Friday's Job Report: Ugly and Uglier
Here's the Big Picture with a WSJ chart on the 'Jobs Recovery' since President Obama took office:
Barry goes on to explain that the jobs report is the 'most overrated economic data point of the month.' Though true, it nevertheless swings the markets and has an impact on investors and the political class in Washington.
The initial report, which shows an economy that only added 88,000 jobs in March, is nearly a drop of 200,000 jobs from February. Retail got hammered. Was it because of the sequester? Probably not, says Annie Lowery. Definitely not, says Sudeep Reddy. The cuts, though, might dampen job growth in the coming months as they are phased in by various government agencies. The most likely culprit is the expiration of the payroll tax cut, says Joe Weisenthal. Advocating for its reinstallment, Joe points out that retail has been slammed since the beginning of the year. Less money in my pocket is less money in a store owner's. And, of course, Joe is Joe so he posits the report was actually good!
Austan Goolsbee says the report is a 'punch to the gut.'
Economists say: Unambiguously weak
The report, according to Neil Irwin, proves that the economy just isn't as strong as we thought it was.
Todd Sullivan says some 'funky stuff' is going on with this jobs report.
@Mctaguej says, "Some weird #s in BLS jobs report indicate sampling problems and probable restatements.'
7 great charts from the guys and girls over at Wonkblog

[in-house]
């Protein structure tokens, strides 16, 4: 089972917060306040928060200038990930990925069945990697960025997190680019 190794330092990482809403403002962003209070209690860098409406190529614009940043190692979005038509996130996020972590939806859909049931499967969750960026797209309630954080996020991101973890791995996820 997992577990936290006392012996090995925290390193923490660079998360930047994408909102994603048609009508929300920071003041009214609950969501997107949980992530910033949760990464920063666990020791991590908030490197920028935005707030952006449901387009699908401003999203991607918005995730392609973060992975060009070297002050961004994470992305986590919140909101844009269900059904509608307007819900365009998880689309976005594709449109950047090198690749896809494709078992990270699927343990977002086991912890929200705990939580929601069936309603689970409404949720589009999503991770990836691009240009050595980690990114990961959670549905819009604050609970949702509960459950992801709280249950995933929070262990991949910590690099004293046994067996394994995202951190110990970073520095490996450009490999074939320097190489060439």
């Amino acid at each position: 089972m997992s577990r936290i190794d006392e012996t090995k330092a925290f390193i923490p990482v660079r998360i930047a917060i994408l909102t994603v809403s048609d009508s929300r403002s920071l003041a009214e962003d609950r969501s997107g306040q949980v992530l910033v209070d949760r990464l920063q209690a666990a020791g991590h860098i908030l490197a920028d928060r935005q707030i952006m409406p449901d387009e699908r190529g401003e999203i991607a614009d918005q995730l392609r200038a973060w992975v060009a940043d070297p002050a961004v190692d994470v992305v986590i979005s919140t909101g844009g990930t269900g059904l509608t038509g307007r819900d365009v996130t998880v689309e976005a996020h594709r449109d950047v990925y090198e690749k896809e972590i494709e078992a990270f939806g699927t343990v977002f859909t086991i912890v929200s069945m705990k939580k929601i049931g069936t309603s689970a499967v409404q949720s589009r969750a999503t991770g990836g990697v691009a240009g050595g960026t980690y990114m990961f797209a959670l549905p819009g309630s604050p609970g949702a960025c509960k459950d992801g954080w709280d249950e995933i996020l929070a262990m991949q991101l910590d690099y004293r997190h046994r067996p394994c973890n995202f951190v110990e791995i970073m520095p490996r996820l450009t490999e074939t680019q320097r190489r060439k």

The most colorful chart you'll see today on jobs, from BusinessWeek:
Matt Philips (one L) reminds us to be wary of all the euphoria going around about a >3% GDP number for Q1. A jobs # like the one we saw today might just be the cold shower we very much needed.
Rick Santelli and Jim Bianco, mythbusting.
The most distressing number: 63.3%. That's the Labor Force Participation Rate (LFPR), the lowest since Jimmy Carter. Sam Ro says the population dynamics are changing--we are just getting older. In fact, the LFPR for seniors is increasing while the key 25-54 demo is falling, and has been falling for some time. Or maybe it's just that employers can't find the right employees. That's what Heidi Golledge thinks. Don't forget a whole host of other reasons, via US News, that the participation rate is going down: women entering the workforce is plateauing, fewer teenagers are working, more people are on disability and manufacturing jobs--those jobs most likely to be done by 25-54 year olds--are vanishing. And unemployment benefits are drying up all over the country, pushing people out of the job market completely. All this proves that the 7.6% unemployment rate is a bogus measure of the economy's health.
And perhaps the most distressing chart, courtesy of the venerable Calculated Risk, shows this jobless recovery with respect to past recessions. Not good at all.